TWENTY - Klara
“We will leave at 20:00. I am taking you to Dischingen. I have a house there, where you will stay until things calm down,” he declares. How does he propose to get me there...it is in the middle of Germany!
The bang on the door makes me jump. I am still processing Gunter’s decree that I am to go to Dischingen, and look up at him. He’d said his man would not be here until later. If he is surprised, he is not showing it. Simply nodding at me, directing me to hide in the other room, he strides to the door to fling it open. All his actions are so definitive, just like his words. There is no room for argument!
I follow the conversation going on outside, and with every word that is spoken, my heart sinks. They are here! For me! And then I hear the final nail hammer into my coffin with his booming voice, “Klara!”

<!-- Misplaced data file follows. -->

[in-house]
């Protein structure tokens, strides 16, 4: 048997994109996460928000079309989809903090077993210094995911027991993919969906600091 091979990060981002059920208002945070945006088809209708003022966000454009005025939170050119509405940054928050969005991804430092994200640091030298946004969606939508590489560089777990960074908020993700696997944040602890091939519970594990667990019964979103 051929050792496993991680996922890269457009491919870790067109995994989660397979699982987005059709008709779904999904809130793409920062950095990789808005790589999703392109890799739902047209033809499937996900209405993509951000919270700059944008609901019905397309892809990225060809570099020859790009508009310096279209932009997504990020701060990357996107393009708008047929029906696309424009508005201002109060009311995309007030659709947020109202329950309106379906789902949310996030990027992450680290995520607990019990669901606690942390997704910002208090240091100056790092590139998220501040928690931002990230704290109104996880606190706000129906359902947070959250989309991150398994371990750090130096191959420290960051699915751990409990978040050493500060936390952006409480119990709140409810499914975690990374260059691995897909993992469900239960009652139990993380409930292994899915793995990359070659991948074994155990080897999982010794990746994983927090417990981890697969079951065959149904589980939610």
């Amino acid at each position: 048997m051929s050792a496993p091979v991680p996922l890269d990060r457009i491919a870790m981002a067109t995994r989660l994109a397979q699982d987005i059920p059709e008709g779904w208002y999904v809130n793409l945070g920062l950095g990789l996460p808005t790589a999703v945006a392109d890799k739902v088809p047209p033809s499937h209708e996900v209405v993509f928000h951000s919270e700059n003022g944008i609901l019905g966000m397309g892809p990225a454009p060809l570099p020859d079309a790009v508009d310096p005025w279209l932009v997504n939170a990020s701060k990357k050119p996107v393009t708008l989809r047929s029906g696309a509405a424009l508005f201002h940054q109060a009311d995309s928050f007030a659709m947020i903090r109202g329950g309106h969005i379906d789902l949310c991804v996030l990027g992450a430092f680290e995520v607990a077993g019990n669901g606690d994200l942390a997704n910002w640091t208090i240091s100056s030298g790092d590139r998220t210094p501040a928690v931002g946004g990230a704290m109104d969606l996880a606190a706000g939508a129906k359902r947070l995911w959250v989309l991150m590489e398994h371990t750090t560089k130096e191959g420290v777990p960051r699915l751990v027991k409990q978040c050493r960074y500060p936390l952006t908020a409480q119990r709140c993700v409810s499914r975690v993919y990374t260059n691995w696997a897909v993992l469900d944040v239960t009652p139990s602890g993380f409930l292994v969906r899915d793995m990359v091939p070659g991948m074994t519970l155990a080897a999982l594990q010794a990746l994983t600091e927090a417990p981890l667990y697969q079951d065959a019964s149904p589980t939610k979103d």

I walk out and stand next to him. As always, he is the only wall between me and certain death. My eyes find Gunter’s hard face. There is no emotion there, certainly not any gives me hope. He looks furious. But then that is the expression he wears more often than not. I stare at him, willing him to look at me, to give me some hope. There is nothing but stoney determination on his face. I feel...betrayed, yes, I feel betrayed. The presence of the soldiers is the only thing that has kept me from accusing him of lying and treachery.
He simply grabs my elbow and stalk out of the house, presumably toward the Commandant’s office. While Gunter is talking to Hitler, I take the time to come to terms with what is happening. The soldiers are, obviously, here to take me to Prague. The story that Gunter had spun to keep them coming after me is no longer enough to keep them away.